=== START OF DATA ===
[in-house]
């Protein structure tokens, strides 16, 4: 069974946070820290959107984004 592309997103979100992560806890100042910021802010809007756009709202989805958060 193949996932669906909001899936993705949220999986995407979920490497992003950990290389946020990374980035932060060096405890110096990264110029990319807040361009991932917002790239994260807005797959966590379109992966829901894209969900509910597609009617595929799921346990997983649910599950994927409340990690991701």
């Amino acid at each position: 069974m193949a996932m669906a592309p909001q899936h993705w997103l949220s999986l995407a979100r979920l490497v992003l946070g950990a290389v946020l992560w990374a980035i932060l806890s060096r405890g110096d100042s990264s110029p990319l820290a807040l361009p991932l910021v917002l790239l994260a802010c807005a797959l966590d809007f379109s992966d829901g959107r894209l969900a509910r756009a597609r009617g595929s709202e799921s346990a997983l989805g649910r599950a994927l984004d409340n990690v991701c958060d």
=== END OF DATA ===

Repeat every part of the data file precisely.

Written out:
[in-house]
């Protein structure tokens, strides 16, 4: 069974946070820290959107984004 592309997103979100992560806890100042910021802010809007756009709202989805958060 193949996932669906909001899936993705949220999986995407979920490497992003950990290389946020990374980035932060060096405890110096990264110029990319807040361009991932917002790239994260807005797959966590379109992966829901894209969900509910597609009617595929799921346990997983649910599950994927409340990690991701």
């Amino acid at each position: 069974m193949a996932m669906a592309p909001q899936h993705w997103l949220s999986l995407a979100r979920l490497v992003l946070g950990a290389v946020l992560w990374a980035i932060l806890s060096r405890g110096d100042s990264s110029p990319l820290a807040l361009p991932l910021v917002l790239l994260a802010c807005a797959l966590d809007f379109s992966d829901g959107r894209l969900a509910r756009a597609r009617g595929s709202e799921s346990a997983l989805g649910r599950a994927l984004d409340n990690v991701c958060d």